In my last post, I wrote about some common obstacles that teachers put forward as to why they don’t blog or use technologies in their classrooms.
I discussed lack of time, lack of equipment, lack of keyboarding skills and internet safety along with possible solutions to these issues.
The comments on this post were very insightful and I enjoyed hearing the viewpoints of others.
The comment that stood out for me most was by Jonah Salsich. I’ve summarised what he said here but go back to the previous post to read his full comment.
I think one of the biggest reasons some teachers are hesitant to blog … is the perceived learning curve. They know how to teach the way they always have … and that way works.
Technology integration requires time investment, learning new skills, and troubleshooting … we are asking teachers to act as students.
I’m beginning to think that working with technology might be a specific type of learning modality. We are familiar with the idea that students learn in different ways – spatially, kin-esthetically, linguistically, etc. It’s no different for teachers, we all have different learning strengths.
… we shouldn’t assume that all teachers can pick up blogging the way many of us have. And I don’t think it has much to do with the whole “digital immigrant/digital native” idea. I’m a digital immigrant (never really used the internet until I started teaching 5 years ago) and I can spend hours tinkering with web applications … (teachers) just may struggle with the type of learning involved.
This made me think, perhaps the unfamiliar learning style/modality is the biggest reason some teachers don’t get into blogging or technology integration?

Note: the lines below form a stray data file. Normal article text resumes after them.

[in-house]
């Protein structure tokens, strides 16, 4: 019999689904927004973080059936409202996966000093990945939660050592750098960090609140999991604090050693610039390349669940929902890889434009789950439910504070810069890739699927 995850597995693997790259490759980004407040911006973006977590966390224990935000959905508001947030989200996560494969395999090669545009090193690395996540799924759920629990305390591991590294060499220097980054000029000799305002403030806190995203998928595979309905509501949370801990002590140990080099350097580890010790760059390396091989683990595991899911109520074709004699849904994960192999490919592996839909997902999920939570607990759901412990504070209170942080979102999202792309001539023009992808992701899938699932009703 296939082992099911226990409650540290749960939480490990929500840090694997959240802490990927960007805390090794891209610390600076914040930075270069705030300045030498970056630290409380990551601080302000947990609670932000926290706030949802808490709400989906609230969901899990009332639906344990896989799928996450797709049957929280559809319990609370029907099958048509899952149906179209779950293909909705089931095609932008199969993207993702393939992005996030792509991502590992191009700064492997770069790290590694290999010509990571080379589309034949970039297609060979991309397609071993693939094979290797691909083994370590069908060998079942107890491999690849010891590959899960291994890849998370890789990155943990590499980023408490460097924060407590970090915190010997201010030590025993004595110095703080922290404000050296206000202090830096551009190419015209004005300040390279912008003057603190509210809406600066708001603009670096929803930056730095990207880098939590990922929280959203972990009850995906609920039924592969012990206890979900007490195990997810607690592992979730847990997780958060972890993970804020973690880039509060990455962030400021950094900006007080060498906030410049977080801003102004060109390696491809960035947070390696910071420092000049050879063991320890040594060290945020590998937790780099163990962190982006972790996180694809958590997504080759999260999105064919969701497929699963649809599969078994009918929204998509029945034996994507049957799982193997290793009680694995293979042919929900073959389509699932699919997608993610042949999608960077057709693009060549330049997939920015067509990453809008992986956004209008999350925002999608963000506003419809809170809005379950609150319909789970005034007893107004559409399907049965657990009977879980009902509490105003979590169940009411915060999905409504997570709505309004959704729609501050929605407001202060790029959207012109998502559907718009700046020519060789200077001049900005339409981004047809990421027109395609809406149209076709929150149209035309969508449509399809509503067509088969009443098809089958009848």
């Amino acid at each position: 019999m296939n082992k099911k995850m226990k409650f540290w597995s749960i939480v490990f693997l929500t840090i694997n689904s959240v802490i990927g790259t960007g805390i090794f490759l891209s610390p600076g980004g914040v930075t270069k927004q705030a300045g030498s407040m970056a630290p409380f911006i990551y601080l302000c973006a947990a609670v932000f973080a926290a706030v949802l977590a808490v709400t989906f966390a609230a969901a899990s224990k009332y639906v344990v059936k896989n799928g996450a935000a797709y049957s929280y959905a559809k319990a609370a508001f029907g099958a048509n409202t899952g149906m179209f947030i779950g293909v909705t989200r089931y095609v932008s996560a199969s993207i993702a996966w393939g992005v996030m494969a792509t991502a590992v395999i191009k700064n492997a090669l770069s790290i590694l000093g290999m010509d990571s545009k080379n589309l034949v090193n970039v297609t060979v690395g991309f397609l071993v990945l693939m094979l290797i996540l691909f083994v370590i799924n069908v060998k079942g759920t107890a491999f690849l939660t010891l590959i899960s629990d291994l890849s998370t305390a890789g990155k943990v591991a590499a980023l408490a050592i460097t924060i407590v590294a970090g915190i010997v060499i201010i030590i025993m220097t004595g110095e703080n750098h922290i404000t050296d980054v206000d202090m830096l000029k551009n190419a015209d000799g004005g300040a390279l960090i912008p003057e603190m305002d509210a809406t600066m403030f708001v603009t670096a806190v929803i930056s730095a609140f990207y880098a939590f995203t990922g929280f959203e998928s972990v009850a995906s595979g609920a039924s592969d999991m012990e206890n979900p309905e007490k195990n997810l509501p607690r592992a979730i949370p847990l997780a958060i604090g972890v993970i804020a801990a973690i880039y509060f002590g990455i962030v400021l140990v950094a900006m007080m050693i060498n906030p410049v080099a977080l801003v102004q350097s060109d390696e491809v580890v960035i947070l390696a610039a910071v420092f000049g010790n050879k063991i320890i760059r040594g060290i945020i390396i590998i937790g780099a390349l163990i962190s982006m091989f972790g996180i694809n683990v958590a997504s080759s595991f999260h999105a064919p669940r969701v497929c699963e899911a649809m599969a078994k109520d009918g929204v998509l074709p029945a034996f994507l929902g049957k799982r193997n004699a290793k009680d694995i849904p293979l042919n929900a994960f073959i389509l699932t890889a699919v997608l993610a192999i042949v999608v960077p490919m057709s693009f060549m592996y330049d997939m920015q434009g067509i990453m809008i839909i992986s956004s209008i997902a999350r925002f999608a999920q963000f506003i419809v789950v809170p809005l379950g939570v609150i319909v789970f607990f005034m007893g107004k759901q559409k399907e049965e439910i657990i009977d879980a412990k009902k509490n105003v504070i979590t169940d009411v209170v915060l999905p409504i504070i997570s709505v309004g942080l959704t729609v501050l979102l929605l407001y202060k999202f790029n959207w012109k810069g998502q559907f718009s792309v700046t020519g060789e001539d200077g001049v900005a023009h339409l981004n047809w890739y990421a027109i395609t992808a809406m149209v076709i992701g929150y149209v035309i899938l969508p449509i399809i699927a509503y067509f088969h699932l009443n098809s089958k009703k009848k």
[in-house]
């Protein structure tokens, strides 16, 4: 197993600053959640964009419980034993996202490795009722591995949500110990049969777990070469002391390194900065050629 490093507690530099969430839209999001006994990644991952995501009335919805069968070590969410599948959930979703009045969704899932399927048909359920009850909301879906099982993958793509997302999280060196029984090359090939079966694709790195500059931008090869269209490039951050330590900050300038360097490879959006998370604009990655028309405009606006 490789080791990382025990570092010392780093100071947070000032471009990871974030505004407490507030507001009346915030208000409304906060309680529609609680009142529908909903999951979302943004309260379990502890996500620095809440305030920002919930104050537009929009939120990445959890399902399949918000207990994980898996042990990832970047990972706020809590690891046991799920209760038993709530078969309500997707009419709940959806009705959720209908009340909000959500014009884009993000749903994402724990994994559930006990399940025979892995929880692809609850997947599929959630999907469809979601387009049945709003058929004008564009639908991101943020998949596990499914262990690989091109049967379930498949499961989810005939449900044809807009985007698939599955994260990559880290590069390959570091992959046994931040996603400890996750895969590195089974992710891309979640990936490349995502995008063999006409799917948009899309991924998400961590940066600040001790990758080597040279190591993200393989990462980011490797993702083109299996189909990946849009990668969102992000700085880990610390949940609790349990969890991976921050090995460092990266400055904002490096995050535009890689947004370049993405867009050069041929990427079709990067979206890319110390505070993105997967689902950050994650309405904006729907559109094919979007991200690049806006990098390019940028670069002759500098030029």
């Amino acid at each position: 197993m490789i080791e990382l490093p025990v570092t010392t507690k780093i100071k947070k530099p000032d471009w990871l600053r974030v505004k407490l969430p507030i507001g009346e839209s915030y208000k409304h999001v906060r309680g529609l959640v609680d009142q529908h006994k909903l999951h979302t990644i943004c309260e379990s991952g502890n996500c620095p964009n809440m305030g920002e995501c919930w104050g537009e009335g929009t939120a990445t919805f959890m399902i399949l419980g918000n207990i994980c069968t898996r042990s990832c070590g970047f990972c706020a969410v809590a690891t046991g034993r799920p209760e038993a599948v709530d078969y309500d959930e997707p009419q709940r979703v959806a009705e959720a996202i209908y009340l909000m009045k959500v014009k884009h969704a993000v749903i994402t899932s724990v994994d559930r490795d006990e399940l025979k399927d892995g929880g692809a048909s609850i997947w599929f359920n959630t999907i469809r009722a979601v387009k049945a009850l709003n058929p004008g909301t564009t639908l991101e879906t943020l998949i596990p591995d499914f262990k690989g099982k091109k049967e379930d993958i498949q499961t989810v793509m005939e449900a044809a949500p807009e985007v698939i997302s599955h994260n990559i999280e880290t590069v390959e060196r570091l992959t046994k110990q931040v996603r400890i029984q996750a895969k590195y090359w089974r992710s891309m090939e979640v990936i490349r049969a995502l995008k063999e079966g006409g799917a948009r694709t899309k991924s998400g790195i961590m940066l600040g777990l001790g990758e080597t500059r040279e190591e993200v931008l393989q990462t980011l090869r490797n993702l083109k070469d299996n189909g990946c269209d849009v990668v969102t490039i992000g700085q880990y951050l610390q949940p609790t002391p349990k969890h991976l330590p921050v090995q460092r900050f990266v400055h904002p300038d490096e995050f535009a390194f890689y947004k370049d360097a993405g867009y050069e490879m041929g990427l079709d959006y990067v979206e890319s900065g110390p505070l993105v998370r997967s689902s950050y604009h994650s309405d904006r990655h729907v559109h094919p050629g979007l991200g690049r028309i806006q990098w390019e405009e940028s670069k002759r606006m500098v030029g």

A visual representation: obstacles to integrating technology in the classroom
I came up with this diagram to explain my thoughts.
Of course, it’s not this linear and exact but it is one way of thinking about the issue.
The unfamiliar learning style could be the biggest obstacle people face when thinking about integrating technology into the classroom. For people like me (and probably you) this is no obstacle. We don’t know everything but we’re prepared to learn. We know that learning won’t be overly difficult.
If the learning style is an obstacle for you, you might stop there. If not, then you can look at the issue of time. I put “perceived” lack of time because, to me, it is a perception. I know people with families and lots of commitments actually do have less time than others, however I’m sure we all know some educators who spend a lot of time chatting and “fluffing around” before/after school and during time release. Or, we know teachers who spend a lot of their time on tasks that could be replaced by blogging/technology.
If you think you can’t find time you might stop there. Otherwise, you can look at the issue of support. School support is crucial however, I have see cases where apprehensive administrative teams or parents can be convinced with education. Often it is fear and lack of understanding that creates negative attitudes. Getting parents to be actively involved in blogs is something I have written about before. Find that post here.
Finding support from like-minded teachers really helps. Sometimes your school isn’t the only place to look for this support. I have found creating a professional learning network (PLN) online to be a fabulous way to become a better teacher. I wrote about how I use Twitter to create a PLN here. There is so much support out there, you just have to find it.
If you can’t generate the support you need, you might stop there. Otherwise, you can look at the issue of equipment. Lack of computers is something I’ve already addressed but as Mrs W pointed out in my last post “Living in rural Australia, at home I can only get wireless broadband and at a low signal strength. Internet comes and goes on and off. Many of my parents have similar issues.” This is very frustrating and difficult to overcome, I know because up until early 2010 our school internet was so slow you could almost not use it! Hopefully the National Broadband Network will provide a solution for our rural classrooms.